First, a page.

Since 2002, Berghahn Books made its home on Wall Street. Well, not Wall Street exactly, but close enough for Occupy Wall Street, which set up camp across from our offices and close enough that all the good lunch spots were too expensive for anyone not eating on an expense account. As of this March, however, we now work in Dumbo, Brooklyn.
If you’re unfamiliar with the neighborhood, you may be asking yourself, where is Dumbo and why does it have such a horrible name?
Good questions. Dumbo is in Brooklyn on the East River on either side of the Manhattan Bridge. The name is an acronym for Down Under the Manhattan Bridge Overpass. Supposedly, the artists who moved into the area’s vacant warehouses in the 70s and 80s coined the name to make the area less attractive to developers to prevent the influx of wealthier residents and high-end retail that ended Soho’s run as an artists’ haven.
If that story’s not apocryphal, the plan didn’t totally work. The neighborhood is dotted with pricy condos, boutiques that sell high-end fashion for children, and industrial lofts converted to offices rather than studios. But the plan didn’t totally fail, either. While Dumbo has attracted its share of businesses, they are, at least judging by what’s in our building, clustered in creative industries like fashion, design, new media, and, of course, publishing. It’s inspiring to be around energetic and creative people, even if it means regularly stepping on to the elevator and realizing I’m the oldest person on it.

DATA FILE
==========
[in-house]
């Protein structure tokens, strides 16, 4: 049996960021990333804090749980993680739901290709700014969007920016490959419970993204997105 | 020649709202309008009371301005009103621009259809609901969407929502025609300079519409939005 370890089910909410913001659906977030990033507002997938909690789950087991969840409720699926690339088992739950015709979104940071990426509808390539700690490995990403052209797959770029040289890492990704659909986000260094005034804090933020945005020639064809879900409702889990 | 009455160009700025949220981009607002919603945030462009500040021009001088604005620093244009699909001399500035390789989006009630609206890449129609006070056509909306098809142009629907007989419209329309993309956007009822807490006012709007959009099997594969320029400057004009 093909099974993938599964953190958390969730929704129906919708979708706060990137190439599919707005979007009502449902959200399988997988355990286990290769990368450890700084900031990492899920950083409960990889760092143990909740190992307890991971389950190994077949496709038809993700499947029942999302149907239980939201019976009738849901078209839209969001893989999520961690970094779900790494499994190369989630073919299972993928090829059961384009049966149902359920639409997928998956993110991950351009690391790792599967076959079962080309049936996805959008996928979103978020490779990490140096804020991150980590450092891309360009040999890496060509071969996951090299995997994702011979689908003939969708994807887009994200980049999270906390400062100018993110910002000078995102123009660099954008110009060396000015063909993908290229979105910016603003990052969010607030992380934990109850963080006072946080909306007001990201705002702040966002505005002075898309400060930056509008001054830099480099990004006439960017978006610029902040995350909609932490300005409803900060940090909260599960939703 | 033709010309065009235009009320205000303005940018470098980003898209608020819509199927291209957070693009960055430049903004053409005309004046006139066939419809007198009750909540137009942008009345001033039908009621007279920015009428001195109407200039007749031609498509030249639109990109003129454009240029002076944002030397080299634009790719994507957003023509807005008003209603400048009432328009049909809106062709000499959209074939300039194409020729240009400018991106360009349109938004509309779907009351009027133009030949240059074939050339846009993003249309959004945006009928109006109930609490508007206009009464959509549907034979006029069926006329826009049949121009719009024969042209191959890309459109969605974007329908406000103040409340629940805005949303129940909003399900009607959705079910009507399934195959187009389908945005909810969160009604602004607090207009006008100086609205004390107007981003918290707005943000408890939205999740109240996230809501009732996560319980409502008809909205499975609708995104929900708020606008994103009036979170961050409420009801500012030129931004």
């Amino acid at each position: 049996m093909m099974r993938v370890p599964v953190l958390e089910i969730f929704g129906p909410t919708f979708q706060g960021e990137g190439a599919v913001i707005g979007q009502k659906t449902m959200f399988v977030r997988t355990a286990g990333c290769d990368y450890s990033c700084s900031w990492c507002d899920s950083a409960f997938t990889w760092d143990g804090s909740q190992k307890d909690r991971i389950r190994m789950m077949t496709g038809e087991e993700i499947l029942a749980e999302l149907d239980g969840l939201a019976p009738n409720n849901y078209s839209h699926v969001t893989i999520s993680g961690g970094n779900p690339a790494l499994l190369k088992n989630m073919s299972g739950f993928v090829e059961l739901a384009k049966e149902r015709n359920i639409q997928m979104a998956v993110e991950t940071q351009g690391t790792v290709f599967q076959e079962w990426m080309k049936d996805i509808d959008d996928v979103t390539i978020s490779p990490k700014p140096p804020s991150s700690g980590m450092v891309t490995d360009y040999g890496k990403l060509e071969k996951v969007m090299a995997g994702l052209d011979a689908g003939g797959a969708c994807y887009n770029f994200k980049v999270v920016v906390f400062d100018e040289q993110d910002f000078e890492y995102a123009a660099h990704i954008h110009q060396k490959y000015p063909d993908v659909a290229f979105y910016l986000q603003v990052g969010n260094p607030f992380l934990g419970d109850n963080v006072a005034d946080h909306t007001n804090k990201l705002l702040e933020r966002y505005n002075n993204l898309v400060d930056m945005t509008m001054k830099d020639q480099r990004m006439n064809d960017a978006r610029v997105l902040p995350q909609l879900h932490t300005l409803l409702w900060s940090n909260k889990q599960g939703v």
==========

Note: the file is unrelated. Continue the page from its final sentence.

For my coworkers, the move has mostly been a welcome change. Many of us live in Brooklyn and have lost a subway stop or two off our commutes and some of us are even in cycling distance now. But even those with longer commutes from Manhattan, Queens, and the suburbs are enjoying our new airy, bright, open offices, which are a marked contrast from our digs in Manhattan with their drop ceilings and brown carpets.
Best of all (for me anyway), the food is better. There’s a fantastic coffee shop across the street, an organic market with great sandwiches and salads, a good bar for after-work outings, and a food cart with cheap pork buns. Even the deli sushi (always a dicey proposition) is decent.
Working at Berghahn has always been a pleasure and that’s even truer in the new building. Look for more updates as we discover the neighborhood and settle into the office.
Image: Jim Henderson